The Russian-Jewish club, I imagined, would provide an environment that would foster the complex, and sometimes contradictory, Judaism of Russian-Jewish students. I wanted to create a meeting place for students like myself to explore the Jewish side of our heritage, while still maintaining our ties to Russian traditions. My intention was that students might feel a closer connection to Judaism by realizing the unique space they occupy on the Jewish spectrum.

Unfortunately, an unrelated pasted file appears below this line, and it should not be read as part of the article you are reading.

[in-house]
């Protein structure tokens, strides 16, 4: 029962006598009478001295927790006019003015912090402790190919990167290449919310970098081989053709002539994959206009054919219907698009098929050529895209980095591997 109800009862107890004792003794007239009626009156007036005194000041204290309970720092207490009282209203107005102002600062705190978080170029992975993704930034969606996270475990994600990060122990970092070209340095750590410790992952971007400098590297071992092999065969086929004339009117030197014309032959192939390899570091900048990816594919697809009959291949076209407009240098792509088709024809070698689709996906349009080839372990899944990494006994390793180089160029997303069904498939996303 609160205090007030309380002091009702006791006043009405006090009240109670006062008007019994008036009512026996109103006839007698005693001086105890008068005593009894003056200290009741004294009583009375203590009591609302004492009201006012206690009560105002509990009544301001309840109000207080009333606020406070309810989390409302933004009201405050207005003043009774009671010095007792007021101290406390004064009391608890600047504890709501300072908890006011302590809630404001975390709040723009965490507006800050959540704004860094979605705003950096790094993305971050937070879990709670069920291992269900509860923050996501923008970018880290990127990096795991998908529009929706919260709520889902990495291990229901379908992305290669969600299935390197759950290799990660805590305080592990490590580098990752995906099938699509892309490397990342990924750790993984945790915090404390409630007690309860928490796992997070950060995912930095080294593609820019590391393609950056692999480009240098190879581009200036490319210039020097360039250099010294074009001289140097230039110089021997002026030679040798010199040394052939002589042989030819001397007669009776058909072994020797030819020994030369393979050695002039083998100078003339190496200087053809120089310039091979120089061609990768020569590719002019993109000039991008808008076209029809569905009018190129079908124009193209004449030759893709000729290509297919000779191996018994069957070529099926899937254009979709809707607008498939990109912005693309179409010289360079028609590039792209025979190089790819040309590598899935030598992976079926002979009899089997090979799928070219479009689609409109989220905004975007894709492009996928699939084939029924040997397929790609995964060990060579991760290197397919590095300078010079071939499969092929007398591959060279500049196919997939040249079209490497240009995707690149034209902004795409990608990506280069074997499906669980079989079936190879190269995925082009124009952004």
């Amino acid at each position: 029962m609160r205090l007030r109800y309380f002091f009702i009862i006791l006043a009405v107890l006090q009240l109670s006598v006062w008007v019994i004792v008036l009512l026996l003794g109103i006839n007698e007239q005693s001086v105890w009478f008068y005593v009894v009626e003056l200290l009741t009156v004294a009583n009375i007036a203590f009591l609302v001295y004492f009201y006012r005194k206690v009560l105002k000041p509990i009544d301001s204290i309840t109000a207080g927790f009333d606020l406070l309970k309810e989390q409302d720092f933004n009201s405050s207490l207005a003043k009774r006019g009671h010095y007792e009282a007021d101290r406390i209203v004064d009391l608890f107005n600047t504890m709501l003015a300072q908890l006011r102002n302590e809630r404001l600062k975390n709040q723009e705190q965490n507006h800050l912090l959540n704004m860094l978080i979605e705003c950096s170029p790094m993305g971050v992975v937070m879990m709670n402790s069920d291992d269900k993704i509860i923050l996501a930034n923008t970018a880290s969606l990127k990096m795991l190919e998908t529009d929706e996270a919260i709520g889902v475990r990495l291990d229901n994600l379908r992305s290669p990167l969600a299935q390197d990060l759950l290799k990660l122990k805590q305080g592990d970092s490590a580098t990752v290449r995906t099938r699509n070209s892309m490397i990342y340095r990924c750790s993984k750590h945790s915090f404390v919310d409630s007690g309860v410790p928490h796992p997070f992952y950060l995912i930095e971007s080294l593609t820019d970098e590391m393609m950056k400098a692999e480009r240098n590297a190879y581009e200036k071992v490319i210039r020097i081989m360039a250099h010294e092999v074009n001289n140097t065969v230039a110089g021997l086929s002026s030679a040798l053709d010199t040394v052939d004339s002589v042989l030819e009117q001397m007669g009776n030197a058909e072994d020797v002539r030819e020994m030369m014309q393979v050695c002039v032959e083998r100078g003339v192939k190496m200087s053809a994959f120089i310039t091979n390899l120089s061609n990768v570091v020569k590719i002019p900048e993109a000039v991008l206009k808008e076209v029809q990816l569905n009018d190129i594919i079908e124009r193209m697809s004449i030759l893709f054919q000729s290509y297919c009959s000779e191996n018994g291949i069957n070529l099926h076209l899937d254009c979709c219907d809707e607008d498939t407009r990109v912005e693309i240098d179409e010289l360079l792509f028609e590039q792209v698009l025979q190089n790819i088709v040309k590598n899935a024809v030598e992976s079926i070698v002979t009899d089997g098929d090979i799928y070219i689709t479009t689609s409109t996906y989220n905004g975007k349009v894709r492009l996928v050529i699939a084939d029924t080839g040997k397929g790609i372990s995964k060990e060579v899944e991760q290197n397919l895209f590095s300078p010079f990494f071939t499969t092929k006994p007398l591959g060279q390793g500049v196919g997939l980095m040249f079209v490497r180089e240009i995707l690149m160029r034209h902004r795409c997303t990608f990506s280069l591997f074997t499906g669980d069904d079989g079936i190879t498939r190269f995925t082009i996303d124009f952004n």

[…] Because of the varied geopolitical backgrounds of the students involved, the organization strives to provide a space in which we are all able to explore what it means to be Jewish as children of Soviet refugees, in all of its complexity. In doing so, we’ve discovered a shared question, raised consistently as we’ve considered our Jewish identities: does our neglect of many traditional Jewish practices make us “bad Jews”? This has been a question I, myself, have constantly entertained.

Jonathan Levin, “First Generation Soviet-Jewry Descendants: Bad Jews?" (The Nation)

(via Soviet Samovar)

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